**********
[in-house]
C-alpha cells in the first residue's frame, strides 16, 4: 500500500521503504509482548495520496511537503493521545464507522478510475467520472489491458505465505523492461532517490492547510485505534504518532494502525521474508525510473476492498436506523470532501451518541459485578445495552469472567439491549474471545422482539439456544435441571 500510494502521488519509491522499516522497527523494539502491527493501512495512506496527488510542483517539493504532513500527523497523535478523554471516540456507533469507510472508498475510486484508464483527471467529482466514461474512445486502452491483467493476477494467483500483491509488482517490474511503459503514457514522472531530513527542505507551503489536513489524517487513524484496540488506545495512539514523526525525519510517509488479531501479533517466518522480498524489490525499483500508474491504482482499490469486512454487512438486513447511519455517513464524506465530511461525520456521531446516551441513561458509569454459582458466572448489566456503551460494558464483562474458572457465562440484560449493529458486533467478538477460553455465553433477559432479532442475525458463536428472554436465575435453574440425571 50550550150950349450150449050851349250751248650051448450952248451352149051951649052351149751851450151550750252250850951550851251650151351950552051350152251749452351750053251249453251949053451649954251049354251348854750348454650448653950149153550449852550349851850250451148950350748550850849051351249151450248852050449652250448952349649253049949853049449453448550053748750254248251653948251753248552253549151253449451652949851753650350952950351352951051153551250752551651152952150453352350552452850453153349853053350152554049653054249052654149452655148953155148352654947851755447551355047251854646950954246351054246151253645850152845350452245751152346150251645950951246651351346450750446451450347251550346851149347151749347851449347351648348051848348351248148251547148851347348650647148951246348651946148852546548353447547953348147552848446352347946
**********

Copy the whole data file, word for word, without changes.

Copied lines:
[in-house]
C-alpha cells in the first residue's frame, strides 16, 4: 500500500521503504509482548495520496511537503493521545464507522478510475467520472489491458505465505523492461532517490492547510485505534504518532494502525521474508525510473476492498436506523470532501451518541459485578445495552469472567439491549474471545422482539439456544435441571 500510494502521488519509491522499516522497527523494539502491527493501512495512506496527488510542483517539493504532513500527523497523535478523554471516540456507533469507510472508498475510486484508464483527471467529482466514461474512445486502452491483467493476477494467483500483491509488482517490474511503459503514457514522472531530513527542505507551503489536513489524517487513524484496540488506545495512539514523526525525519510517509488479531501479533517466518522480498524489490525499483500508474491504482482499490469486512454487512438486513447511519455517513464524506465530511461525520456521531446516551441513561458509569454459582458466572448489566456503551460494558464483562474458572457465562440484560449493529458486533467478538477460553455465553433477559432479532442475525458463536428472554436465575435453574440425571 50550550150950349450150449050851349250751248650051448450952248451352149051951649052351149751851450151550750252250850951550851251650151351950552051350152251749452351750053251249453251949053451649954251049354251348854750348454650448653950149153550449852550349851850250451148950350748550850849051351249151450248852050449652250448952349649253049949853049449453448550053748750254248251653948251753248552253549151253449451652949851753650350952950351352951051153551250752551651152952150453352350552452850453153349853053350152554049653054249052654149452655148953155148352654947851755447551355047251854646950954246351054246151253645850152845350452245751152346150251645950951246651351346450750446451450347251550346851149347151749347851449347351648348051848348351248148251547148851347348650647148951246348651946148852546548353447547953348147552848446352347946